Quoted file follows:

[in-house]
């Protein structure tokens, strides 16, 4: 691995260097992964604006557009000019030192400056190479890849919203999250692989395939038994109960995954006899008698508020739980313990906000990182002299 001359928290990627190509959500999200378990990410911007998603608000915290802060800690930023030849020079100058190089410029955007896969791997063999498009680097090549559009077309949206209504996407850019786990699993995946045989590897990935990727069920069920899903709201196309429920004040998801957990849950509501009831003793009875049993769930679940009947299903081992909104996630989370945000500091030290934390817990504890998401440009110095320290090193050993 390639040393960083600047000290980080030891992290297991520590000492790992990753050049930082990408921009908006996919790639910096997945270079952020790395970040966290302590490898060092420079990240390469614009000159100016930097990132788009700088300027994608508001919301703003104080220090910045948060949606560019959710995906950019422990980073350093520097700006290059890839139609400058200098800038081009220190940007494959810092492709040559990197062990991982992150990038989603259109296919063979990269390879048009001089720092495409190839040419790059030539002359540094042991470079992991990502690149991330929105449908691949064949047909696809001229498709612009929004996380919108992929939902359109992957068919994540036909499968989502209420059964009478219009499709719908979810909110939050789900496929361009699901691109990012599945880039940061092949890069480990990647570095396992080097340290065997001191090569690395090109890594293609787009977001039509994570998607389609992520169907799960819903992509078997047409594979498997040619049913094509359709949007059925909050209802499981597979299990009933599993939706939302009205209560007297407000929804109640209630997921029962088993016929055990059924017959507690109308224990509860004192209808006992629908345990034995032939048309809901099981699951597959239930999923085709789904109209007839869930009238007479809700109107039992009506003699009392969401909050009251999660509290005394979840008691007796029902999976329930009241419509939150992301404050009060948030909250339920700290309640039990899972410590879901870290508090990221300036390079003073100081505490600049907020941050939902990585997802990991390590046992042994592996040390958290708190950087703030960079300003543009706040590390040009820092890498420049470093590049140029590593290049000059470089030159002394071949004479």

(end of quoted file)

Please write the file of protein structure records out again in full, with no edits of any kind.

[in-house]
């Protein structure tokens, strides 16, 4: 691995260097992964604006557009000019030192400056190479890849919203999250692989395939038994109960995954006899008698508020739980313990906000990182002299 001359928290990627190509959500999200378990990410911007998603608000915290802060800690930023030849020079100058190089410029955007896969791997063999498009680097090549559009077309949206209504996407850019786990699993995946045989590897990935990727069920069920899903709201196309429920004040998801957990849950509501009831003793009875049993769930679940009947299903081992909104996630989370945000500091030290934390817990504890998401440009110095320290090193050993 390639040393960083600047000290980080030891992290297991520590000492790992990753050049930082990408921009908006996919790639910096997945270079952020790395970040966290302590490898060092420079990240390469614009000159100016930097990132788009700088300027994608508001919301703003104080220090910045948060949606560019959710995906950019422990980073350093520097700006290059890839139609400058200098800038081009220190940007494959810092492709040559990197062990991982992150990038989603259109296919063979990269390879048009001089720092495409190839040419790059030539002359540094042991470079992991990502690149991330929105449908691949064949047909696809001229498709612009929004996380919108992929939902359109992957068919994540036909499968989502209420059964009478219009499709719908979810909110939050789900496929361009699901691109990012599945880039940061092949890069480990990647570095396992080097340290065997001191090569690395090109890594293609787009977001039509994570998607389609992520169907799960819903992509078997047409594979498997040619049913094509359709949007059925909050209802499981597979299990009933599993939706939302009205209560007297407000929804109640209630997921029962088993016929055990059924017959507690109308224990509860004192209808006992629908345990034995032939048309809901099981699951597959239930999923085709789904109209007839869930009238007479809700109107039992009506003699009392969401909050009251999660509290005394979840008691007796029902999976329930009241419509939150992301404050009060948030909250339920700290309640039990899972410590879901870290508090990221300036390079003073100081505490600049907020941050939902990585997802990991390590046992042994592996040390958290708190950087703030960079300003543009706040590390040009820092890498420049470093590049140029590593290049000059470089030159002394071949004479």